Florida’s Toxic Algae Problem Can Now Be Seen From Space

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Article courtesy of Brendan Byrne | July 13th, 2016 | Value Walk | Shared as educational material.

Photo Credit: Value Walk

Seen from space, cyanobacteria, better known as blue-green algae, covers a large expanse of Florida’s Lake Okeechobee. The bacteria has been affecting tourism and commerce in the area. For now, the United States Army Corps of Engineers are just hoping to contain the algae bloom and keep it from flowing downstream into the Atlantic. The main reason for the increase of cyanobacteria is the presence of human activities that have introduced high degrees of phosphorous into the water source.

Why do we have this problem today? Simply said, it’s mainly the fault of humans. In the late 1800’s and early 1900’s there were a myriad of businesses who, with the combined effort of Florida’s government, attempted to drain the Everglades in order to develop land in the area. To accomplish this goal, water that usually flowed south from Lake Okeechobee through the Everglades to Florida Bay was rerouted westwards into the Caloosahatchee and St. Lucie rivers, eventually entering the sea.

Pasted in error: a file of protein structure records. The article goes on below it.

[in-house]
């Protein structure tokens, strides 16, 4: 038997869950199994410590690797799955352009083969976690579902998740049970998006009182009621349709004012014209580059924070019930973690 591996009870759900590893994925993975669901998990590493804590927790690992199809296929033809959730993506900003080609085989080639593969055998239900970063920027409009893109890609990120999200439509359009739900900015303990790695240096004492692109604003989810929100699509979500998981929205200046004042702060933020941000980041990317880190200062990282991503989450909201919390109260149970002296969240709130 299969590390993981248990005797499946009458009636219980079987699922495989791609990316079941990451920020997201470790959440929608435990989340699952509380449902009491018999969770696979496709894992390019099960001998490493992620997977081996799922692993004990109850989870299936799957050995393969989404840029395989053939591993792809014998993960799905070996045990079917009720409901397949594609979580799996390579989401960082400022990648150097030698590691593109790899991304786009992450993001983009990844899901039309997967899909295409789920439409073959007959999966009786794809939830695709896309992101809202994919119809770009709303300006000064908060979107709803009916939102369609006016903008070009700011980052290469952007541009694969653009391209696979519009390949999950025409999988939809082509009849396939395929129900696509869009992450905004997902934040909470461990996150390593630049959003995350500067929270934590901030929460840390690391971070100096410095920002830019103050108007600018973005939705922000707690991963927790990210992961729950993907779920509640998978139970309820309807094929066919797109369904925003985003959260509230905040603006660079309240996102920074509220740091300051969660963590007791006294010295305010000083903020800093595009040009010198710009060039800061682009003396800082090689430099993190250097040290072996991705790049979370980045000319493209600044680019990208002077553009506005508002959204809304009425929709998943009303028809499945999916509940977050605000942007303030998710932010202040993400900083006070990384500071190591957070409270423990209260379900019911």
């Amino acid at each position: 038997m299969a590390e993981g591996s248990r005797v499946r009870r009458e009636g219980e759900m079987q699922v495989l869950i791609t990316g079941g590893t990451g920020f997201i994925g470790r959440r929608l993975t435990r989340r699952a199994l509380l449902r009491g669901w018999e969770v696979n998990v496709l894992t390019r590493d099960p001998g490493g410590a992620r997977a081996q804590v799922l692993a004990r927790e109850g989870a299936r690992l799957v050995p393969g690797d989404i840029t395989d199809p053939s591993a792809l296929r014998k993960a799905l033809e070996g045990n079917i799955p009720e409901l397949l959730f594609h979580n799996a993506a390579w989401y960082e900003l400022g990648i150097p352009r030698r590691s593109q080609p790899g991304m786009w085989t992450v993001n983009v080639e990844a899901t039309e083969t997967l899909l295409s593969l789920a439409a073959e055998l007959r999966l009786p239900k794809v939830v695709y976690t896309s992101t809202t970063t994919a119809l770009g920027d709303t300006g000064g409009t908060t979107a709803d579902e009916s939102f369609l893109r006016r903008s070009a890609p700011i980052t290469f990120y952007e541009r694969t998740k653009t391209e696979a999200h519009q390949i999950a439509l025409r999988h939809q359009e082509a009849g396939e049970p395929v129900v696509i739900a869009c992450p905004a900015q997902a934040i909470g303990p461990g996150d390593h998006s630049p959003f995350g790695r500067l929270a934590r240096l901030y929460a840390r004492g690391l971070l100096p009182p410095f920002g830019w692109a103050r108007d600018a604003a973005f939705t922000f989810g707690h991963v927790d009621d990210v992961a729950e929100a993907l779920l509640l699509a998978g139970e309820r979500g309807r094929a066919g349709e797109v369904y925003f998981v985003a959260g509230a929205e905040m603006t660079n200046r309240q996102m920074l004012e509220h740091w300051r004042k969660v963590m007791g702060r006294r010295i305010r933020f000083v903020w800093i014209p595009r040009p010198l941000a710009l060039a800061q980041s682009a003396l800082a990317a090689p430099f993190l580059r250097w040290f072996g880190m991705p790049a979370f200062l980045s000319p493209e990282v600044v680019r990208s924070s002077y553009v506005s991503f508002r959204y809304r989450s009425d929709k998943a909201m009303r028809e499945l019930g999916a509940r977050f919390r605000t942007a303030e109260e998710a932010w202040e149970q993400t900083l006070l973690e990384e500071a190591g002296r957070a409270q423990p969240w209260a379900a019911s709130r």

Halfway through June, the State of Florida began water testing in several areas around Lake Okeechobee: Fort Pierce Inlet Beach, Blind Creek Park North, Jensen Beach, Bathtub Beach portions of St. Lucie River and several more. As the results came in, it was apparent that some of the samples had exceeded concentrations established as “safe” by the World Health Organization. The test results, though, show low levels of toxicity. Unfortunately, this data is not up-to-date as the latest samples are as early as June 30th. This is before coastal areas around St. Lucie were shut down due to the stench of algae on the Fourth of July weekend. With the samples it has taken, the State has found that there are algal blooms in forty-four locations, the worst situations in St. Lucie County and Martin. The algal blooms have even been detected as far west as Fort Myers near the Caloosahatchee River. To read more on the topic here: http://www.valuewalk.com/2016/07/toxic-algae-bloom-florida/.

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